[Image courtesy of Atlas Obscura.]
What is it about a secret message from decades or even centuries ago that intrigues us so?
Last year around this time, we chronicled the stories behind three stones in the United States inscribed with unidentified runes or letters that have defied attempts to solve them.
Today, we add to that list of strange stones bearing the secret words of the past as we discuss the Astronaut of Casar.
The Astronaut of Casar, also known as the Alien of Casar or simply the Casar stele, is a stone slab that supposedly dates back to Roman times, if not earlier. It was originally embedded in the wall of a cemetery in a village in Spain known as Casar.
[One theoretical interpretation.]
The inscription carved into the body of the illustrated figure consists of Latin characters, but the language appears to be something Indo-European. Possible languages include Lusitanian, Tartessian, and an early form of Basque.
The identity of the figure depicted on the stele is the subject of great debate. Some observers believe is a Celtiberian warrior from the 1st or 2nd century B.C. (The Celtiberians were Celts that lived on the Iberian peninsula in the last centuries B.C.)
But, of course, the name indicates another theory regarding the identity of the figure on the stele. Some observers believe it’s meant to be an astronaut or an alien, a visitor from another planet. (The large head represents either a space helmet or the disproportionate head of an alien being, you see.)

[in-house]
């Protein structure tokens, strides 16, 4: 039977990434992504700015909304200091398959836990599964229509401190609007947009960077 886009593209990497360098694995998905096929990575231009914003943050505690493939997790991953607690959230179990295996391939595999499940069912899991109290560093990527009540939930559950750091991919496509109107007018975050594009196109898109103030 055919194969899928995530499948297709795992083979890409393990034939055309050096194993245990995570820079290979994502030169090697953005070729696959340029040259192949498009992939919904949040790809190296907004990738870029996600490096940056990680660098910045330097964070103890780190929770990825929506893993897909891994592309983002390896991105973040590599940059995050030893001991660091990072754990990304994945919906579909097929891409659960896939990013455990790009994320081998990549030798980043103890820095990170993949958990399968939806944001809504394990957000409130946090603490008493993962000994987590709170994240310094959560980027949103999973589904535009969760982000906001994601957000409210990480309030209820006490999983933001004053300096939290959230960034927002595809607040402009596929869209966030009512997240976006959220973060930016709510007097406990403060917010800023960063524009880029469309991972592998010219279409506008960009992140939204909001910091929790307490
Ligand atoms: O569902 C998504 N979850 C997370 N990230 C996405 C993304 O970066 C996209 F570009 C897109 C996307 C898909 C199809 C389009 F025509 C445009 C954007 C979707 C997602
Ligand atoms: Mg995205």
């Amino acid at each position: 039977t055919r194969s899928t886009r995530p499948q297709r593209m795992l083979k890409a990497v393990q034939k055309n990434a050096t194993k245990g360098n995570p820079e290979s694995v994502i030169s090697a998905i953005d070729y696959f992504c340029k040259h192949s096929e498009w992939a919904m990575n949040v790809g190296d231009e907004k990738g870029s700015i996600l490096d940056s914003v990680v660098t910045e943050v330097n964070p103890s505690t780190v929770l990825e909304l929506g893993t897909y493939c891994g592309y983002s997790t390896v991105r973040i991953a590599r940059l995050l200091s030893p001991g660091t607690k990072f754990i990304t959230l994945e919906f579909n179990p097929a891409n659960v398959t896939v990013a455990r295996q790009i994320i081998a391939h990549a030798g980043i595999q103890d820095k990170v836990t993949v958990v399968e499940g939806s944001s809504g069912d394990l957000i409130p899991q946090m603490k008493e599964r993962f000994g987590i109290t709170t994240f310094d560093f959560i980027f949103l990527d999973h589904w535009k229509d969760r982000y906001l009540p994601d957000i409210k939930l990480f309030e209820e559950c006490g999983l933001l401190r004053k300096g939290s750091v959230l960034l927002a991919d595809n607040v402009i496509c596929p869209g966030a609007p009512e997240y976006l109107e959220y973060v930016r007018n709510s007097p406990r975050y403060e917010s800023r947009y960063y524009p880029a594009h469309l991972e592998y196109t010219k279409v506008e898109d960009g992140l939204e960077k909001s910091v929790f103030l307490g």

Yes, I knew if we kept discussing mysterious stones, we would eventually have to talk about aliens at some point!
Those who ascribe to the alien astronaut theory believe the stele is a message of gratitude from the alien, a thank you for the hospitality of a Casar family who welcomed it for a season while it stayed or was stuck on Earth.
To be fair, I think that’s a reach. There are plenty of examples of figures drawn or carved with oversized heads in art and archaeological history, so we don’t immediately need to look to the stars for answers.
But if you want to look for answers, instead of the cemetery wall in Casar, the Astronaut of Casar can be found in the Archaeological Museum of Cáceres, Spain.
What do you think the stone says, fellow puzzlers? Is it just a strange funeral marker, or something more otherworldly? Let us know in the comments section below! We’d love to hear from you.
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